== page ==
What Is a Detached Retina?

A detached retina is a relatively rare (1 in every 10,000 people are affected at some point) problem affecting the eye which occurs when the lining at the back (the retina) becomes detached and pulls away from the blood vessels that normally provide it with necessary oxygen and nutrients. It’s highly important to treat detached retinas promptly, as they can otherwise lead to blindness in the affected eye. Here we will identify the symptoms, causes and treatment options for the problem.

Symptoms

The most common warning sign that you may be suffering from a detached retina is the appearance of ‘floaters’ in the affected eye. These are dark patches that will float in your line of vision.

Alongside these you may also notice flashes in the eye, and potentially distorted or blurred vision. Ultimately you can begin to lose vision in the eye which is often described as looking like a black ‘curtain’ or shadow spreading across the field of vision.

Causes

Retinal detachment becomes more common as we get older and the retina becomes thinner and more brittle. This causes it to begin pulling away from the blood vessels. It can also be caused or triggered by direct trauma which tears the retina away.

Treatment

If you suspect you are experiencing the symptoms of a retinal detachment, then you should see a doctor immediately. They will diagnose the problem and if they suspect retinal detachment they will refer you to an ophthalmologist usually that day.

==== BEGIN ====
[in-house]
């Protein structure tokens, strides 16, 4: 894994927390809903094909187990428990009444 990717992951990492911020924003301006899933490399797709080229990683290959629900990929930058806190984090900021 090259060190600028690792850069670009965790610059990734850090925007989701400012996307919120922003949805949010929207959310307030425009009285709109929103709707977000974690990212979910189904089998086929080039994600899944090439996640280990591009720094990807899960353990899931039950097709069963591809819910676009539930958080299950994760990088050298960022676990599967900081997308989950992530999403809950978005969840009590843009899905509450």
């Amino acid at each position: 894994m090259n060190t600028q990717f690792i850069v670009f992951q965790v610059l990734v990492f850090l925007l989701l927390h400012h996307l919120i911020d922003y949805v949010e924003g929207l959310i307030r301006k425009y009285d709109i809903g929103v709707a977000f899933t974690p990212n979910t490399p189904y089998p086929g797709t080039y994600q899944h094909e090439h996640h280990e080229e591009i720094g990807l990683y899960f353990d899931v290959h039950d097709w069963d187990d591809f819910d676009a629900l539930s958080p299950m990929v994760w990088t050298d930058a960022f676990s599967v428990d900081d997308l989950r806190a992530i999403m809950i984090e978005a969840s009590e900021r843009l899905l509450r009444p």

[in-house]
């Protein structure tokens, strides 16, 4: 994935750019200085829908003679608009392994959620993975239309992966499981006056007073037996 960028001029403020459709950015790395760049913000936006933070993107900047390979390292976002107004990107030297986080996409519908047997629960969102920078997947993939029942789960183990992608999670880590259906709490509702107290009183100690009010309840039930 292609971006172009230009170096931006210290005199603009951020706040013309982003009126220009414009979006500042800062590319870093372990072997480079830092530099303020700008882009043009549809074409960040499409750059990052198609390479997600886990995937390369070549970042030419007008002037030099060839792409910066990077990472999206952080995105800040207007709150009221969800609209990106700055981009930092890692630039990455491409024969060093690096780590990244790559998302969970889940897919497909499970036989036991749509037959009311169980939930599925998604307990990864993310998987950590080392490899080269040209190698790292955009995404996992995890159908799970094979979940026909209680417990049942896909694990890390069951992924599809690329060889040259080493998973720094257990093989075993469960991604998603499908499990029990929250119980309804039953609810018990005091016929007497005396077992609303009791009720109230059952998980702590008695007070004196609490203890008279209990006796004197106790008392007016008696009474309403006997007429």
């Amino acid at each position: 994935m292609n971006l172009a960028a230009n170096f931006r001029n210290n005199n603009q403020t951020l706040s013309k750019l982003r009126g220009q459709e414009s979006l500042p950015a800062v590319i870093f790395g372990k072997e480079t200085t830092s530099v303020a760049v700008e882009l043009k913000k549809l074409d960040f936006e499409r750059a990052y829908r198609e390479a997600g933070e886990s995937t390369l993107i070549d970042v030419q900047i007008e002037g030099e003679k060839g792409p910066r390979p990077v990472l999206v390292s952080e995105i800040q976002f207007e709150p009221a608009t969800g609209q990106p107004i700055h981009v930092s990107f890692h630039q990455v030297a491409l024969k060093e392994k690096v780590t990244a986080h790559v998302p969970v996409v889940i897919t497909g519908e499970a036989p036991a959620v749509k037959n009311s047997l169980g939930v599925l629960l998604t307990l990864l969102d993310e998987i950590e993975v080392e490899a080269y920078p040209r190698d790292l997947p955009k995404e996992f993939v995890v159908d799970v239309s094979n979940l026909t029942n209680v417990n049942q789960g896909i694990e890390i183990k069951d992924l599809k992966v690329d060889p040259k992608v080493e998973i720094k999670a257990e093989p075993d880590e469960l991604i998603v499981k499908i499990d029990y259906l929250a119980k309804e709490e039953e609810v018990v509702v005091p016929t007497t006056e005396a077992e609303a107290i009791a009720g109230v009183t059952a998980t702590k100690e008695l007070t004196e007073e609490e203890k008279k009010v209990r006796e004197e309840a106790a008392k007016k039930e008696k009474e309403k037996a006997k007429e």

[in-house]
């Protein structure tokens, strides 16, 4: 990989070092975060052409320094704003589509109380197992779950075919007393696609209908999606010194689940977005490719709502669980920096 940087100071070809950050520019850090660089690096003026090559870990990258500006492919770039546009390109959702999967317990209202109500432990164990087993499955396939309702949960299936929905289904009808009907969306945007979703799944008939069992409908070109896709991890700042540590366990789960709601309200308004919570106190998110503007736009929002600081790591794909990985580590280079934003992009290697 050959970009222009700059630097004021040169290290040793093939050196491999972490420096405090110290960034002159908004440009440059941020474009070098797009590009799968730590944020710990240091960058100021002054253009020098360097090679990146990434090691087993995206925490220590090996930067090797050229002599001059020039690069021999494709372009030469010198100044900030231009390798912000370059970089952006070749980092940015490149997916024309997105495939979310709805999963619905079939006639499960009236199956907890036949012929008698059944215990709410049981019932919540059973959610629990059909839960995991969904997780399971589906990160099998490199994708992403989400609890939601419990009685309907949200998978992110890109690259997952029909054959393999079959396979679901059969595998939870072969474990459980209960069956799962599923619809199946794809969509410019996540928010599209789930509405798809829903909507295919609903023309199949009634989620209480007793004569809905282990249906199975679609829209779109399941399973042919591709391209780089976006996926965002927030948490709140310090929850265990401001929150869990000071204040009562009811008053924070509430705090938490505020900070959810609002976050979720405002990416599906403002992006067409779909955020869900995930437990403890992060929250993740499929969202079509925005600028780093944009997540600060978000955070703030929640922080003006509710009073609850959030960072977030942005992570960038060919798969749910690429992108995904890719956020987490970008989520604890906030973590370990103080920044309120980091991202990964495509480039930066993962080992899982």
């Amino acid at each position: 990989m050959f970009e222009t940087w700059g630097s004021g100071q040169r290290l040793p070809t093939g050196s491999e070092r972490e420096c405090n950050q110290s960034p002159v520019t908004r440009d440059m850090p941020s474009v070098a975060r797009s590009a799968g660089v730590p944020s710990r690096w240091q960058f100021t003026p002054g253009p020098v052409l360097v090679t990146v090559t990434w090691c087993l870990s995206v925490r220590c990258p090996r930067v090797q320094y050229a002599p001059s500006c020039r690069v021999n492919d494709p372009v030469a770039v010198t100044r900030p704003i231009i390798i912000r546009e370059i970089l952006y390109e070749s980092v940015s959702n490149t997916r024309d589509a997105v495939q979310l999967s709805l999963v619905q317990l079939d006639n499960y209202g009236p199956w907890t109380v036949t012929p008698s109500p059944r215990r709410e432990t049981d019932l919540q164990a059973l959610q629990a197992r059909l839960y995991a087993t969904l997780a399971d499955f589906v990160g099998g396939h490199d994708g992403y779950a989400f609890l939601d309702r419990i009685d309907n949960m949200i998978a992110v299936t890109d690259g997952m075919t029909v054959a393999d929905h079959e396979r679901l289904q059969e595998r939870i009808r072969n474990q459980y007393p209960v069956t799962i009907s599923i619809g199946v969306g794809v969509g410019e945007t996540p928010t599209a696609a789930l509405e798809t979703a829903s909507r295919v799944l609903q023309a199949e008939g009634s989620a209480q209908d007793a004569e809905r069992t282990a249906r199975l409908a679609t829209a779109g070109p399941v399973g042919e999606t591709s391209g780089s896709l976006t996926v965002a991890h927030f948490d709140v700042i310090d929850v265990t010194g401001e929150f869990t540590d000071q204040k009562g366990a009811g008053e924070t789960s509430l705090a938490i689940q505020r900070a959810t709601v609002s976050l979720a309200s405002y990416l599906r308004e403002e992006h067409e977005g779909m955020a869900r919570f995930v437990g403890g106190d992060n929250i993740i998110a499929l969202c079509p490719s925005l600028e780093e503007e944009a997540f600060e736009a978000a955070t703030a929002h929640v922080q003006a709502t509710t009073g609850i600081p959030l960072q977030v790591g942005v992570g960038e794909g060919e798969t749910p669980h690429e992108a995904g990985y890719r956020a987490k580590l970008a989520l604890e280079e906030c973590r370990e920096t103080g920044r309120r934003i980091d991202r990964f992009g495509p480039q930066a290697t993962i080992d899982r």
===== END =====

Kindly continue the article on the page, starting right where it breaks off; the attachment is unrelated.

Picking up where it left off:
There your eye will be studied with an opthalmoscope which is a magnifying glass that uses a bright light and a slit lamp. An ultrasound may also be carried out.

Usually retinal detachment is treated with surgery which is normally effective. Different types of surgery will be used depending on the nature of the case. In most cases it is possible to treat retinal detachment using local anaesthetics.

Common surgical techniques include…

Pneumatic Retinopexy: This treatment is used when the detachment is small and uncomplicated. Here a small bubble of gas is injected inside the eye, which is then sufficient to press the retina back into place. Once this is carried out, a laser or freezing will be used in order to create scar tissue that ensures the retina stays in place. The bubble gets slowly absorbed by the eye over subsequent weeks.

Scleral Buckling: Here fine bands of silicone or sponge are stitched onto the exterior of the sclera (the white of the eye) around the area of the detachment. As the name suggests, this creates a ‘buckle’ which presses the sclera to the middle of the eye and forces the retina against the wall of the eye. Once again freezing or lasers will be used to secure the new position.

Vitrectomy: In a vitrectomy, fluids are removed from the inside of the eye and replaced with gas or a silicone bubble to keep the retina in place. This is used in cases where the detachment is caused by unusual thick fluid at the front of the eye. Small stitches are used to close the wound afterwards.

Using one of these methods, the retina can be reattached with a high rate of success – though it can take up to several months for patients to recover during which time you may be affected by poor vision and may be unable to drive or to go on commercial flights.

In some cases vision may not fully recover and you may experience reduced peripheral or central vision. The longer the detachment goes untreated, the more likely it is that there may be permanent damage – so make sure you see a doctor as soon as you notice any of the symptoms.




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